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The fairness of her face no tongue can tell ;
For she the daughters of all women's race,
And angels eke, in beauty doth excel,
Sparkled on her from God's own glorious face,
And more increased by her own goodly grace,
That it doth far exceed all human thought,
Nor can on earth compared be to aught.

SPENSER.

The Spirits Epilogue in Comus.
To the Ocean now I fly,
And those happy climes that lie
Where day never shuts his eye,
Up in the broad fields of the sky:
There I suck the liquid air
All amidst the gardens fair
Of Hesperus, and his daughters three,
That sing about the golden tree:
Along the crispéd shades and bowers
Revels the spruce and jocund Spring ;
The Graces, and the rosy-bosom'd Hours,
Thither all their bounties bring;
There eternal summer dwells,
And west-winds, with musky wing,
About the cedarn alleys fling
Nard and Cassia's balmy smells.
Iris there with humid bow
Waters the odorous banks, that blow
Flowers of more mingled hue
Than her purfled scarf can shew,
And drenches with Elysian dew
(List, mortals, if your ears be true),
Beds of hyacinth and roses,
Where young Adonis oft reposes,
Waxing well of his deep wound
In slumber soft, and on the ground
Sadly sits the Assyrian queen :
But far above in spangled sheen
Celestial Cupid, her famed son, advanced,
Holds his dear Psyche sweet entranced.
After her wandering labours long,
Till free consent the gods among

Make her his eternal bride,
And from her fair unspotted side
Two blissful twins are to be born,
Youth and Joy; so Jove hath sworn.

But now my task is smoothly done,
I can fly, or I can run
Quickly to the green earth's end,
Where the bow'd welkin slow doth bend;
And from thence can soar as soon
To the corners of the moon.

Mortals, that would follow me,
Love Virtue ; she alone is free :
She can teach ye how to climb
Higher than the sphery chime;
Or, if Virtue feeble were,
Heaven itself would stoop to her.

MILTON.

The Winged Hours.

Behold! THE rocks are cloven, and through the purple night I see cars drawn by rainbow-winged steeds, Which trample the dim winds : in each there stands A wild-eyed charioteer urging their flight. Some look behind, as fiends pursued them there, And yet I see no shapes but the keen stars : Others, with burning eyes, lean forth, and drink With eager lips the wind of their own speed, As if the thing they loved fled on before, And now, even now, they clasp'd it. Their bright locks Stream like a comet's flashing hair: they all Sweep onward.

These are the immortal Hours,
Of whom thou didst demand. One waits for thee.

SHELLEY.
Mnemosyne.
In a dim and distant far land,
In a glorious golden star-land,
Out of Time, beyond the Sea,
O'er an empire all agree
Many-peopled, loyal, free,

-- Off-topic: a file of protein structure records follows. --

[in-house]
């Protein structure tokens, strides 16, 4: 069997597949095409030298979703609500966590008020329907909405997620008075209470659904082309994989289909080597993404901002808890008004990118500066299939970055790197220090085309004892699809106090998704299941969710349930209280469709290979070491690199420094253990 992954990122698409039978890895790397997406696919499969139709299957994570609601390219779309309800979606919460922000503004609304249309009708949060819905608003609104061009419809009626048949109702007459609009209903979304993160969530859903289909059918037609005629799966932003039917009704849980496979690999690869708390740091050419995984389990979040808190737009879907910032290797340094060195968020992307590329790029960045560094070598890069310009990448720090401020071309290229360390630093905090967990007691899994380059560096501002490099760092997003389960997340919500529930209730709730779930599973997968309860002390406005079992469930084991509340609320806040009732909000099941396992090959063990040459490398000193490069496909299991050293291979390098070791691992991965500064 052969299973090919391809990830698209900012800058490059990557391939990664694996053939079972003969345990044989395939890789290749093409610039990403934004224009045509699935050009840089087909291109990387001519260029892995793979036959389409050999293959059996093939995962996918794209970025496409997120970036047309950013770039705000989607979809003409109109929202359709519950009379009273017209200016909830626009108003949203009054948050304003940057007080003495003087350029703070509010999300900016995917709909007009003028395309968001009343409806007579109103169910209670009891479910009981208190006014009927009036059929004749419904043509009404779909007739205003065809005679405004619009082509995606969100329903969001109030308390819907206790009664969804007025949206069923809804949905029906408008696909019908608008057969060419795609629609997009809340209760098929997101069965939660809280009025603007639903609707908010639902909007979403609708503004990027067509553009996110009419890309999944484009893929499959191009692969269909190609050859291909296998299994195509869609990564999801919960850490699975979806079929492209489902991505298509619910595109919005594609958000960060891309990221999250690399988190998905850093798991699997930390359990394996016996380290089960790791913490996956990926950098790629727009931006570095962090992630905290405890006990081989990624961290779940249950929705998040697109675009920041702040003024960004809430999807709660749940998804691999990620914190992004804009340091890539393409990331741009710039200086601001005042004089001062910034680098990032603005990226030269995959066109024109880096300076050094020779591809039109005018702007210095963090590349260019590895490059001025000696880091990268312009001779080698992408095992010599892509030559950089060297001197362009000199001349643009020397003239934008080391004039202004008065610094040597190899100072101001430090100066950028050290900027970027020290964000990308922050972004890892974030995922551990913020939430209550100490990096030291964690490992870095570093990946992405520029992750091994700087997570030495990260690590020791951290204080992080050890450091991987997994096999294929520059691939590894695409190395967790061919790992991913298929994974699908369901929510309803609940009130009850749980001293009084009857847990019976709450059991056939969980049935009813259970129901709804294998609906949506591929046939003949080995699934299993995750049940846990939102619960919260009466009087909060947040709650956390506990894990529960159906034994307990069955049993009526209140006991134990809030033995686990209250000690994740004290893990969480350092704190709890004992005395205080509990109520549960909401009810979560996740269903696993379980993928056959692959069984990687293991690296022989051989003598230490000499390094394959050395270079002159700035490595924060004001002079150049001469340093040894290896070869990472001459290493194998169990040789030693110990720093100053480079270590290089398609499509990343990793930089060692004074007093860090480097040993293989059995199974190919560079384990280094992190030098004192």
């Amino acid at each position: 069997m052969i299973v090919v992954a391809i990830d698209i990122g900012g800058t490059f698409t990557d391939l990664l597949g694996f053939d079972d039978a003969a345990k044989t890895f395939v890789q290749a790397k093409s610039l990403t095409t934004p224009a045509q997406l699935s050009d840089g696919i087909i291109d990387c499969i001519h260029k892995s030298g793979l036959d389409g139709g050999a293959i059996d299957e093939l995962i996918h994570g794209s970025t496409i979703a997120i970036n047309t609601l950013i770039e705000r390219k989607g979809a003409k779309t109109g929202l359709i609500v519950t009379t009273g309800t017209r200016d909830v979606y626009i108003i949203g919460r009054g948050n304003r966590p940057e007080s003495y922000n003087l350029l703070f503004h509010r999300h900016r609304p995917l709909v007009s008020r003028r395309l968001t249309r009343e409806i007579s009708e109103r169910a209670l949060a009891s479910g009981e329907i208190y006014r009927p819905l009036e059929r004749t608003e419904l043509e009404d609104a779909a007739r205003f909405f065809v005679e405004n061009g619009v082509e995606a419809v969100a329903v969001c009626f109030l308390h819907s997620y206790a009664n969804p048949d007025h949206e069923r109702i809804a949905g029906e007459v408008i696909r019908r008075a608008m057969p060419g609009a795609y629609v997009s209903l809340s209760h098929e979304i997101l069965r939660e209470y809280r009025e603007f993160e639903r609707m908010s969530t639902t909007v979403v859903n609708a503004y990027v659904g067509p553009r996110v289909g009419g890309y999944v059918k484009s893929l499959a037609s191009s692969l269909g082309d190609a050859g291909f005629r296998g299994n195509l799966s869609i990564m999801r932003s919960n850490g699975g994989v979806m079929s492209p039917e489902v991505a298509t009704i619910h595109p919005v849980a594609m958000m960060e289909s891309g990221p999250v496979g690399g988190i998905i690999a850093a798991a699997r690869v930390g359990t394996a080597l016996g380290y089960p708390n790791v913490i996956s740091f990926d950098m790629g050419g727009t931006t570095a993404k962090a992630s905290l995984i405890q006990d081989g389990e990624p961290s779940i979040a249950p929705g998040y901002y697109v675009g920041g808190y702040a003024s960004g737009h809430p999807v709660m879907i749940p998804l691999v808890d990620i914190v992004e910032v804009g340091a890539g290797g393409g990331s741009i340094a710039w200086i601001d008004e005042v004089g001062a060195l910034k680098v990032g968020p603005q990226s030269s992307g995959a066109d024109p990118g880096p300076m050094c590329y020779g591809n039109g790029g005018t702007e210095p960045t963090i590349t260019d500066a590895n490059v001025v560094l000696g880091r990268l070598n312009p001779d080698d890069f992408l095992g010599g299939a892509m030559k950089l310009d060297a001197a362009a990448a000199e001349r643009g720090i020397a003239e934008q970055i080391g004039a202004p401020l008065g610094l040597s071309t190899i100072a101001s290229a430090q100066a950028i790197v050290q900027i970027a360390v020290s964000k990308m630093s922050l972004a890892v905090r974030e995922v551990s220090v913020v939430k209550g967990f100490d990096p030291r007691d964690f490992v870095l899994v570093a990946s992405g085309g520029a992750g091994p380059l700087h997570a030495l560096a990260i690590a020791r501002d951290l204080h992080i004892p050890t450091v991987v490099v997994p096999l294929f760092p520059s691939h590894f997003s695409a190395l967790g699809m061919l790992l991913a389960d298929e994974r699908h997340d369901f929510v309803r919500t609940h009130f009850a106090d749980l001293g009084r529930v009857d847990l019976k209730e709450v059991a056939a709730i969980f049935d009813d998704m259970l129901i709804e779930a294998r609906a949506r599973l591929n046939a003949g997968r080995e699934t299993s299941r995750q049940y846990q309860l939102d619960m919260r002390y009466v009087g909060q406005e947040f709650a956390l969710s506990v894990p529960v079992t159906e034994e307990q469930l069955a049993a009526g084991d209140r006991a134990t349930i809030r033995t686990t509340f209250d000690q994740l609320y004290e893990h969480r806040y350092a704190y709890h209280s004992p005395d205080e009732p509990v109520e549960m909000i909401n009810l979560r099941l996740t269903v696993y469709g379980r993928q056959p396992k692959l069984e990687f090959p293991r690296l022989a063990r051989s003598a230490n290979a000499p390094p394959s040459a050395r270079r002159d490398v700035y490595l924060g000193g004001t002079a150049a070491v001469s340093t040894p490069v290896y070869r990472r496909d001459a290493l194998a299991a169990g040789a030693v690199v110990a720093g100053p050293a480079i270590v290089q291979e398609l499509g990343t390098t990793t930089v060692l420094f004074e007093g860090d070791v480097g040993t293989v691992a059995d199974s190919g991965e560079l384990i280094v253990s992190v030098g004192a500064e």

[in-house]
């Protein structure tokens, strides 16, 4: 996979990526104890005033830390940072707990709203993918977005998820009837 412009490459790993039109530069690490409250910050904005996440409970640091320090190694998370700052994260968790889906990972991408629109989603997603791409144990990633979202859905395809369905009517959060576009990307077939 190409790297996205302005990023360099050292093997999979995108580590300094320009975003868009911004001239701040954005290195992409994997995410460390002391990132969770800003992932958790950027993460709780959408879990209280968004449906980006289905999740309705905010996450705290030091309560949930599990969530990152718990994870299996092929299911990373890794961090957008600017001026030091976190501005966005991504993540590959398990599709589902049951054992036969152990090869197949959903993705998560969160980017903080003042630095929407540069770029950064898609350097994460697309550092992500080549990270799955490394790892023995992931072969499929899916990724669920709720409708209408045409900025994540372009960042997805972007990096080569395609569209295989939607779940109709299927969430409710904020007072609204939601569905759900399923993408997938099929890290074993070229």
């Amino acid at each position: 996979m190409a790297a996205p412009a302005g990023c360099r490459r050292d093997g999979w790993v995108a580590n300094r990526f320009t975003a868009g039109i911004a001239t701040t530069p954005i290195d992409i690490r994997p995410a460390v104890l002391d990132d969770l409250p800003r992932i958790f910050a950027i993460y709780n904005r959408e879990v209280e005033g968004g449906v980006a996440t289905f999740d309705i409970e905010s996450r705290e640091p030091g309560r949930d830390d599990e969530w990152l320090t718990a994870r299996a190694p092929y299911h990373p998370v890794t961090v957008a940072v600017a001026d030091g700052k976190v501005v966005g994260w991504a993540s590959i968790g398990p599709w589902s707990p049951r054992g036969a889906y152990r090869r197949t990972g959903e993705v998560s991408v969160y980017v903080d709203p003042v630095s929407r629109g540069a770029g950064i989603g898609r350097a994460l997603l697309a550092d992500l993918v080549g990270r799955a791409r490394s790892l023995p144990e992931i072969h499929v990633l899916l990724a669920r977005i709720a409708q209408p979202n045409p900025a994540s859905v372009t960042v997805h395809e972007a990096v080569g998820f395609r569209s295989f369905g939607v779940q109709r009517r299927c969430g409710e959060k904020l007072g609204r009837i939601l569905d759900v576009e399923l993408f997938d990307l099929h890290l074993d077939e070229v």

Queenly rules Mnemosyne !

High enthroned in palace golden,
Fairer Queen was ne'er beholden;
Men of every clime and sea
Bend to her a reverent knee,
Swell her train, and shout with glede
“God save our Queen Mnemosyne !"
All the Arts they call her Mother!
Science, too-their younger brother
Waits upon her, as a lover
Doth around his mistress hover:
Beauty, Order, Liberty,
Environ Queen Mnemosyne !
She inspires their every duty,
Gives to every grace new beauty:
Wit and Fancy to her bring
Many a votive offering ;
The little birds on every tree,
Praise the good Mnemosyne !
She, as in a book, doth read
Every thought and every deed ;
Before her, as an open scroll,
Naked stands the human soul :-
Trembling, fearing, hoping, see-
It supplicates Mnemosyne !
Every heart with grief o'erladen,
Every love-distracted maiden,
Slaves who toil beneath the line,
Wretches who in dungeons pine ;
All to her for refuge flee,
Powerful Mnemosyne !
Sin, and Shame, and Misery,
All despairing souls that be,
Own her power for good or ill,
Court her favour, dread her will.
As in a mirror, Destiny
Reflects the great Mnemosyne!
Mighty kings bow down to her,
Yea, and all that ever were,
High, or low, or bond, or free,
Who hath empire wide as she
Out of Time, beyond the Sea-
Sovereign Queen Mnemosyne ?

SHORTER.

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He saw thro' lite and death, thro' good and ill,

He saw thro' his own soul.
The marvel of the everlasting will,

An open scroll,
Before him lay: with echoing feet he threaded

The secretest walks of fame:
The viewless arrows of his thoughts were headed
And wing'd with flame.

TENNYSON.

Love had he found in huts where poor men lie;

His daily teachers had been woods and rills,
The silence that is in the starry sky,
The sleep that is among the lonely hills.

WORDSWORTE.

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